Most South Asian countries still suffer from colonial-era legislation, which considers homosexuality “an offence against the order of nature”. In the last decade, the region has witnessed some progress in recognizing the rights of the LGBTQI+ community. Most South Asian countries are now making progress in guaranteeing peoples’ sexual orientation and gender identity (expression) (SOGI(E)) rights. However, societal attitudes towards sexual and gender non-conforming people have not changed.
To address these issues, the Friedrich Naumann Foundation for Freedom (FNF) South Asia conceptualized “Born with Pride” in 2020. The project aims to increase visibility for communities from South Asian countries and provide an international platform to engage in conversations with community experts. Given the overwhelmingly positive response, we organized a Visual Art Competition to support the community. The FNF invited members of the LGBTQI+ community to participate and portray the inner battles they face in their daily lives. Out of more than 50 applicants, the three-member panel selected and rated the best entries portraying the inner battles of the LGBTQI+ community.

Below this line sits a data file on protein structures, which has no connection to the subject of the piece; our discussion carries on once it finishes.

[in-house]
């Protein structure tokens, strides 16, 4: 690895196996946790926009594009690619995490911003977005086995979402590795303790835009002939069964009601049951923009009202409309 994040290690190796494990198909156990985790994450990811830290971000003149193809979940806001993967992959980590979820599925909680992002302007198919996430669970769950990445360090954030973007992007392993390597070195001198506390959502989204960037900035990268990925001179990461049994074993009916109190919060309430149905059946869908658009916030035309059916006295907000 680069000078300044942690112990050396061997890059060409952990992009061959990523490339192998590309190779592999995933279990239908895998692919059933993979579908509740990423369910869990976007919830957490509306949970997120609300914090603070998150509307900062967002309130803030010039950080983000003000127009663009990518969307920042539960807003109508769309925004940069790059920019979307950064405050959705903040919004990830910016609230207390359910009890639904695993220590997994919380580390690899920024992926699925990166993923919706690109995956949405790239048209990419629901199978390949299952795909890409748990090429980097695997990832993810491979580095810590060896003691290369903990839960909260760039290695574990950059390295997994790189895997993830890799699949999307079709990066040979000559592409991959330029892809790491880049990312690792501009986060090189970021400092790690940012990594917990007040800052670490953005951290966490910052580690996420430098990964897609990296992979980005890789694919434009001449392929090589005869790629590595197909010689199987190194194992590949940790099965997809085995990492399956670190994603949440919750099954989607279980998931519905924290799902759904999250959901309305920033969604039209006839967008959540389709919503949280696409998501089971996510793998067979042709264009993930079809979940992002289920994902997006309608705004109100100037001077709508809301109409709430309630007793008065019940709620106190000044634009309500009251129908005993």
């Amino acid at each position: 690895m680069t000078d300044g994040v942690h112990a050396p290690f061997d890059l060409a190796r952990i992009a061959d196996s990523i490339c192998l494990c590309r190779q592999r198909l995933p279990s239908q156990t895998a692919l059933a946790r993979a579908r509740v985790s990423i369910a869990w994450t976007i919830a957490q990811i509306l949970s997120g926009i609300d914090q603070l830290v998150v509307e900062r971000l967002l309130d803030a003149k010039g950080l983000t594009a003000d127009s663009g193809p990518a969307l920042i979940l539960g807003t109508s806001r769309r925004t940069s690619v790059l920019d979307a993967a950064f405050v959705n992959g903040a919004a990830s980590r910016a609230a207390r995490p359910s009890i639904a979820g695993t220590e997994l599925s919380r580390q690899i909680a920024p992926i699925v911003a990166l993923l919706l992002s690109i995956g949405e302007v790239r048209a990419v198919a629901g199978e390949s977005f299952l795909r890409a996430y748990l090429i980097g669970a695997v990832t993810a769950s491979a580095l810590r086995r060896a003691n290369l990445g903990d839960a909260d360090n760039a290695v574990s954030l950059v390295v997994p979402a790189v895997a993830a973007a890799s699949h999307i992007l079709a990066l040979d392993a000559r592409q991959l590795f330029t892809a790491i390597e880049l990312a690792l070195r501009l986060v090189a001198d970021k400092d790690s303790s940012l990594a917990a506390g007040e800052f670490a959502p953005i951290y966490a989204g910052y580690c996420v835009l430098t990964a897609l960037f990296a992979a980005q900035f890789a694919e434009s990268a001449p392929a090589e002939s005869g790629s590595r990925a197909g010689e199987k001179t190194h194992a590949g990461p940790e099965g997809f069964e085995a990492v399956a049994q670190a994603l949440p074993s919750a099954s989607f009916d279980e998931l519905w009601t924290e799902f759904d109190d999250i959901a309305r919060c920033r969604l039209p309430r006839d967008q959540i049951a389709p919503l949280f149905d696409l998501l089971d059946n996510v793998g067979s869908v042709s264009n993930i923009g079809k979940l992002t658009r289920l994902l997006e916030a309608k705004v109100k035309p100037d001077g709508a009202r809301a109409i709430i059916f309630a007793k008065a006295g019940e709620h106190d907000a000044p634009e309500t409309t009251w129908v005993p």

Second Place: Form of Discrimination, by Aaditya Rai, Nepal
“An orphan. A gay man with a disability. A burn survivor. That’s me. This piece of work is a personification of who I am and what struggles I have been through. Throughout my childhood as an orphan, I faced all forms of bullying; being called nicknames, suffered from sexual harassment and discrimination. The red color symbolizes femininity, the hand and dark body color symbolizes my real physicality. My spirit is free and the different hand positions signify the intersectionality of my limitations and how I have overcome each one of them with pride.”